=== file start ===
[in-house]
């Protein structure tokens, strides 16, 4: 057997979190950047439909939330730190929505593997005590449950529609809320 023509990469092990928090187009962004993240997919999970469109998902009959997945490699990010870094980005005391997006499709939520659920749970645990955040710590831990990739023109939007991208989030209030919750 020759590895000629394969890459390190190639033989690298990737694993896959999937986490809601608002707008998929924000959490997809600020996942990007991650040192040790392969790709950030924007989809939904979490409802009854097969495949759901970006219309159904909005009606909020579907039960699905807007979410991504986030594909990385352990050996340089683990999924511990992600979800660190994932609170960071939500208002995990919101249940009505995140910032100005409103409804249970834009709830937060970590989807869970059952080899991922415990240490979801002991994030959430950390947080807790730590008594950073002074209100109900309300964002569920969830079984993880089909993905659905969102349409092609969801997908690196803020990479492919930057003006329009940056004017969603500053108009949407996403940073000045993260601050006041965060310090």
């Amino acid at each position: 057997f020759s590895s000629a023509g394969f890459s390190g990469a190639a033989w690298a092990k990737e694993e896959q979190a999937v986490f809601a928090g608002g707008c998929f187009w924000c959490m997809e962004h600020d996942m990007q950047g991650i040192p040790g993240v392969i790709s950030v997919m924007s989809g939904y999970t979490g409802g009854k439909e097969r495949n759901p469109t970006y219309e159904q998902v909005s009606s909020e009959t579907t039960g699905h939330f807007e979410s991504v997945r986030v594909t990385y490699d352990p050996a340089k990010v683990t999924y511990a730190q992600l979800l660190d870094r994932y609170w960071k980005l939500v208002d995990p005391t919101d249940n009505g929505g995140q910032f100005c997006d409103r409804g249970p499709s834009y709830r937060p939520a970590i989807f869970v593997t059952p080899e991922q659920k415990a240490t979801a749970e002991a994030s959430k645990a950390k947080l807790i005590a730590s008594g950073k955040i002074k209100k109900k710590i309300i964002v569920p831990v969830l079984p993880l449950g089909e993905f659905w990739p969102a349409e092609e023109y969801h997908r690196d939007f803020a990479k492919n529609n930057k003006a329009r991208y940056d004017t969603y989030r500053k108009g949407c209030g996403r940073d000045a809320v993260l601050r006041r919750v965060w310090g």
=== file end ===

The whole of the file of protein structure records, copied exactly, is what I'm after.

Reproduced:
[in-house]
């Protein structure tokens, strides 16, 4: 057997979190950047439909939330730190929505593997005590449950529609809320 023509990469092990928090187009962004993240997919999970469109998902009959997945490699990010870094980005005391997006499709939520659920749970645990955040710590831990990739023109939007991208989030209030919750 020759590895000629394969890459390190190639033989690298990737694993896959999937986490809601608002707008998929924000959490997809600020996942990007991650040192040790392969790709950030924007989809939904979490409802009854097969495949759901970006219309159904909005009606909020579907039960699905807007979410991504986030594909990385352990050996340089683990999924511990992600979800660190994932609170960071939500208002995990919101249940009505995140910032100005409103409804249970834009709830937060970590989807869970059952080899991922415990240490979801002991994030959430950390947080807790730590008594950073002074209100109900309300964002569920969830079984993880089909993905659905969102349409092609969801997908690196803020990479492919930057003006329009940056004017969603500053108009949407996403940073000045993260601050006041965060310090």
């Amino acid at each position: 057997f020759s590895s000629a023509g394969f890459s390190g990469a190639a033989w690298a092990k990737e694993e896959q979190a999937v986490f809601a928090g608002g707008c998929f187009w924000c959490m997809e962004h600020d996942m990007q950047g991650i040192p040790g993240v392969i790709s950030v997919m924007s989809g939904y999970t979490g409802g009854k439909e097969r495949n759901p469109t970006y219309e159904q998902v909005s009606s909020e009959t579907t039960g699905h939330f807007e979410s991504v997945r986030v594909t990385y490699d352990p050996a340089k990010v683990t999924y511990a730190q992600l979800l660190d870094r994932y609170w960071k980005l939500v208002d995990p005391t919101d249940n009505g929505g995140q910032f100005c997006d409103r409804g249970p499709s834009y709830r937060p939520a970590i989807f869970v593997t059952p080899e991922q659920k415990a240490t979801a749970e002991a994030s959430k645990a950390k947080l807790i005590a730590s008594g950073k955040i002074k209100k109900k710590i309300i964002v569920p831990v969830l079984p993880l449950g089909e993905f659905w990739p969102a349409e092609e023109y969801h997908r690196d939007f803020a990479k492919n529609n930057k003006a329009r991208y940056d004017t969603y989030r500053k108009g949407c209030g996403r940073d000045a809320v993260l601050r006041r919750v965060w310090g």